Trekking to Zermatt from Chamonix is one of the world’s classic walks. This challenging 124.3mi walk starts in the alpine mecca of Chamonix, France and traverses wild mountains and small valleys towards Zermatt, Switzerland. En route, the hike crosses some of the most beautiful terrain in the Alps, culminating in the stunning Matterhorn, which rises up above Zermatt.
With difficult climbs, fantastic views and delicious food, this hike really has it all! It should be noted that this trail is physically strenuous, so anyone planning on completing the trek should be in good physical condition and be comfortable with long days on the trail. Though difficult, this trek sees a lot fewer people than most of the great treks in the Alps – especially when compared with the Tour de Mont Blanc.
Closest Major City: Geneva, Switzerland
Accommodations: Hotel and Refuges
Costs: $750-$3,000 Per Person (if you want reservations and luggage transfer)
Length: 12-15 Days
When to Go: Mid-June through September
From any number of airports fly into Geneva International Airport. From here you can rent a car or take a bus Chamonix, where we recommend getting a hotel in the old town. We love Chamonix, and there is great hiking nearby and it is worth spending a couple of days in Chamonix if you have the time.
You can start the trek in Chamonix, but many trekkers take a bus across the flat valley bottom to the Col De Balme, skipping a flat walk along the valley bottom.
Starting at the base of the Col De Balme, the entire trek follows a remarkably similar pattern. Every day you will wake up, hike up through the trees to a high alpine pass, perhaps wander along a ridge for a while, marvel at the views, then finally descend to an isolated village or mountain hut. Most days are between six and eight hours of walking, with significant elevation gain (two days have over 4921ft vertical). The untarnished views of pristine mountain peaks, hanging glaciers and expansive valleys, however, are well worth the muscular strain.
The condition of the trail can at times be challenging. Mild scrambling is sometimes necessary, as the grade of the trail can be extremely steep. Route finding can also be difficult, but the Swiss government has put out a very high quality GPS map that you can download for free onto your phone. This tool is extremely useful, and makes any slight anxiety you might have about the route instantly vanish!
The first two legs of the trip are shared with the Tour de Mont Blanc, so expect to be saying Hello, Bonjour and Ciao a lot since you will be hiking against the flow of most people hiking that trek. Though many people stay in Trient the first night, we highly recommend that you continue along towards Col de Forclaz. There is an old inn here, which though rustic, has incredibly delicious food, and a fantastic atmosphere.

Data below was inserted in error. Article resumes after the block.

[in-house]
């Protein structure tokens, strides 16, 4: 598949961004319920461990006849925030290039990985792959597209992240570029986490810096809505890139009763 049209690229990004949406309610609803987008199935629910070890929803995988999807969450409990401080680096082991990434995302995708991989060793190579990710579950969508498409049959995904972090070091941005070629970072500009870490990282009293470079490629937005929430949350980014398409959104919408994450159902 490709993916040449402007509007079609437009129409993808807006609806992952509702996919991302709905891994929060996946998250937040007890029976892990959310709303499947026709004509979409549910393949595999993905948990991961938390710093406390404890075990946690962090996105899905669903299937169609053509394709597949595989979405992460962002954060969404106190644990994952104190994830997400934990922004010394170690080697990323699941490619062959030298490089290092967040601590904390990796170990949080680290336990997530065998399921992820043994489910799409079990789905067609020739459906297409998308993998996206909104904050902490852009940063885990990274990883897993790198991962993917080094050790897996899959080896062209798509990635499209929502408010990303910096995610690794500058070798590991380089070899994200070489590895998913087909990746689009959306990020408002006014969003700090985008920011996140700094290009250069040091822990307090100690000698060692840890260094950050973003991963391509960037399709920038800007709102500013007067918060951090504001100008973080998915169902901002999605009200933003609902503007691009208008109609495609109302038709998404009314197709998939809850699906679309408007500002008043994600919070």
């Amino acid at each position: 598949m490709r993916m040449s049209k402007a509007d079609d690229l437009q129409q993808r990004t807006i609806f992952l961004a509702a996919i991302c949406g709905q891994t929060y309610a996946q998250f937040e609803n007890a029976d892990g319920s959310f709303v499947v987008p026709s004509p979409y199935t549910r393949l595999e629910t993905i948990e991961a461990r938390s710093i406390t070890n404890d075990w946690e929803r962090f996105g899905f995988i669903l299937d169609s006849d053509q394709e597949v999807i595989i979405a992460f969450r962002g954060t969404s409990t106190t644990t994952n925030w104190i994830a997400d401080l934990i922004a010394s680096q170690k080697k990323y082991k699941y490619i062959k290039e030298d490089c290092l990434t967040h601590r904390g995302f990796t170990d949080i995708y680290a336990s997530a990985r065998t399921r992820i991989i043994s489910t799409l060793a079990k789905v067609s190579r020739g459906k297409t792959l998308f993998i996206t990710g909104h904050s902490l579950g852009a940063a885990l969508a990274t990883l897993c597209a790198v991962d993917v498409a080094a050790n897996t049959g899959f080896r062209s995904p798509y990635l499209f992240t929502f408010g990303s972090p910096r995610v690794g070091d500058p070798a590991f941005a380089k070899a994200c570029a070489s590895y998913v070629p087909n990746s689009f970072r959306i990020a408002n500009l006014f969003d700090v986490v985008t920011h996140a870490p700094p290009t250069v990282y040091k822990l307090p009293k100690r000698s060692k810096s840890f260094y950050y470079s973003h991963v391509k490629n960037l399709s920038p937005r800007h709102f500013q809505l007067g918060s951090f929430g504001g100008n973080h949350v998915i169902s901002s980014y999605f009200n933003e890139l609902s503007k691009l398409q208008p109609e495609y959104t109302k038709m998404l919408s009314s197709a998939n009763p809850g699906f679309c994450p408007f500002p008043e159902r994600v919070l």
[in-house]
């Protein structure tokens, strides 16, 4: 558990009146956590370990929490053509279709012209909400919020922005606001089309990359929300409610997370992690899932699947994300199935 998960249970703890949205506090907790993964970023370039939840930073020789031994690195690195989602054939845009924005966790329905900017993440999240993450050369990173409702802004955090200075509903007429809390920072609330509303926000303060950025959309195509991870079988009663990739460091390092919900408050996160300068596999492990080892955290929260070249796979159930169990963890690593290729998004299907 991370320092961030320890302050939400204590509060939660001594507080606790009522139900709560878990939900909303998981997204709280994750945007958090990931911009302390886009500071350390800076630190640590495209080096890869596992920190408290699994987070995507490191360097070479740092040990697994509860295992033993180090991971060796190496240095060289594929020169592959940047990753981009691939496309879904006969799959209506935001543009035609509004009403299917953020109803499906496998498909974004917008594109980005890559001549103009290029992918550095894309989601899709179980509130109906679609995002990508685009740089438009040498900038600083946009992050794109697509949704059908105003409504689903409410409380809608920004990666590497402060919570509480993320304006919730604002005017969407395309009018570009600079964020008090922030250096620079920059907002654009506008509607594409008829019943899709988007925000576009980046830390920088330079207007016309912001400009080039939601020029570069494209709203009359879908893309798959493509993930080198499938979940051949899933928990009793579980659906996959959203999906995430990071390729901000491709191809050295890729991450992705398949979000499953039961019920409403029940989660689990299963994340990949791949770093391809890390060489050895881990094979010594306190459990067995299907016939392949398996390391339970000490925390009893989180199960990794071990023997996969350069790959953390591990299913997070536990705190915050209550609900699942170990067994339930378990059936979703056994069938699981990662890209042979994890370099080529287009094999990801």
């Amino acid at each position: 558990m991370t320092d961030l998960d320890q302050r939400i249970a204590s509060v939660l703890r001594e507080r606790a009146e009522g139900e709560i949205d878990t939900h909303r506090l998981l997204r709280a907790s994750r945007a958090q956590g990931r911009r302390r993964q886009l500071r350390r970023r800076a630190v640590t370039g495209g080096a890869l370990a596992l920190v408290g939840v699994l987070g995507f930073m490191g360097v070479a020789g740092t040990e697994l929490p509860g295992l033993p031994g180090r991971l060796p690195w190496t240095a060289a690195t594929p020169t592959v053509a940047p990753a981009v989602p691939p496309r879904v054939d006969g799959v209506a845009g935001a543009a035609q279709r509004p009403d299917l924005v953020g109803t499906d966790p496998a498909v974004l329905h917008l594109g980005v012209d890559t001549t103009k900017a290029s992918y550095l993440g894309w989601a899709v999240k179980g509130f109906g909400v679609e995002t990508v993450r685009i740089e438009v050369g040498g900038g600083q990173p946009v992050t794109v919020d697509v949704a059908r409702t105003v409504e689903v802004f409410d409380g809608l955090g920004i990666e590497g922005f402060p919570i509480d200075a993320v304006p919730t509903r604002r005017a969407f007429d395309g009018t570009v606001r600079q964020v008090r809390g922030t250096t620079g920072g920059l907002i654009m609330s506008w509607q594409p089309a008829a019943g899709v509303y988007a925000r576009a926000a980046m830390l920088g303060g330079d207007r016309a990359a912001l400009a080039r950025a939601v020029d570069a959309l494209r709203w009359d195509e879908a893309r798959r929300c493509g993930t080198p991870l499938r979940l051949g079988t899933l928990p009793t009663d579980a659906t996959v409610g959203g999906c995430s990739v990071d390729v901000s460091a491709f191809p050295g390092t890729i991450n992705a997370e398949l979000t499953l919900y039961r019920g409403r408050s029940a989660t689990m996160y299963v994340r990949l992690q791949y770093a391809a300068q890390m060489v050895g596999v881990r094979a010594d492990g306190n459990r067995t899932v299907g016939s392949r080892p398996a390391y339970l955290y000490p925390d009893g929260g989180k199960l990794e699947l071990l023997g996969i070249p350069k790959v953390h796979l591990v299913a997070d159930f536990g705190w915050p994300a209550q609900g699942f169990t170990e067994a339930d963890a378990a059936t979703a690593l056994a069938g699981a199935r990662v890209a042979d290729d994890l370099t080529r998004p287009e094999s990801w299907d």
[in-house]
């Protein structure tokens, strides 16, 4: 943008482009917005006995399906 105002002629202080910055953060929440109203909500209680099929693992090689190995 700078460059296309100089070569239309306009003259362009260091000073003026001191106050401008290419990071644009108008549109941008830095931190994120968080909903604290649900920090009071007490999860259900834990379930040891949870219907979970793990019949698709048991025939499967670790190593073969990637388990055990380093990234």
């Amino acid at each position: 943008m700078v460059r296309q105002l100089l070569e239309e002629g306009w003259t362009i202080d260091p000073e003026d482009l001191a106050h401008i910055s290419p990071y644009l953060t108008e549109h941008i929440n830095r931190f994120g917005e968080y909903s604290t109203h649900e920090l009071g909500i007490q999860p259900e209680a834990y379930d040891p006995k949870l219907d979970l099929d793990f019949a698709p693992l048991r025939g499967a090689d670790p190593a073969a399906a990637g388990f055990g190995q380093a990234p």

Past the Col de Forclaz there is one crux pass that can be impassable due to snow or storms. Fenetre de l’Arpette is a high mountain pass which funnels storms and high winds. At certain times of the year it can require crampons to ascend. Don’t worry, though, as there is another route one can take to get around it. In fact, every single time the 10adventures crew has completed this trek, we have for some reason or another not been able to ascend the pass! In early and late-season we always ask inn-keepers about the next-days route, and at times have to use our maps to find a detour.
Several sections of the trail simply span across a valley bottom, such as the start at Chamonix. While these are pleasant rest days, for those in a hurry you can take some sort of transport to skip these less exhilarating kilometers! There are also a handful of gondolas and chairlifts which can help ease some of the tougher days.
One of the highlights of this trek is the car-free village of Zermatt at the base of the Matterhorn. Many walkers spend a week in the summer exploring the mountains around Zermatt, and we recommend spending 2-3 days in this wonderful town. We love the hike up to Hornli Hut.
Along the trek you have many option for eating and sleeping. Most people will choose to stay in a mixture of hotels and cabanes. A cabane is like a mountain hostel, with a relatively basic interior but fantastic food. Note that some cabanes have private rooms but many just have dormitories. In peak season you should consider booking these cabanes in advance. Though most of them can be booked online, some are only reachable by phone. These are typically the most isolated, and often have a unique charm. Some people also camp along the trail. This is obviously a more economical option, and has its own charm.
You will typically eat most of your meals in these Cabanes, and accommodation usually includes dinner and breakfast with the option of a packed dinner. Though for most days it is necessary to pack a lunch, some of time you will be able to simply stop at a refuge for a hot, delicious meal!
Since this trail is far less traveled than the Tour De Mont Blanc, there are fewer facilities. Don’t expect to be able to purchase new gear along the way, so make sure your backpack, boots and rain gear all work before you leave. That being said, you are granted far more solitude as you hike, allowing you to absorb the incredible scenery to the fullest. Also, be cautioned that most of the trek is in Switzerland, which means that the cost for even basic food can seem extraordinary!
1. Take bus to Argentière then hike to Col de Forclaz 10.6mi
2. To Champex 10.6mi
3. To Le Chable 10.3mi
4. To Cabane Mont Fort (Difficult day, but gondola option exists) 9.3mi
5. To Cabane Prafleuri (Difficult day, possibility of snow) 10.6mi
6. To Arolla 14.9mi
7. To La Sage 9.3mi
8. To Cabane de Moiry 8.7mi
9. To Zinal 10.6mi
10. To Gruben 10.6mi
11. To St. Nicklaus 13.7mi
12. To Hike or get train to Zermatt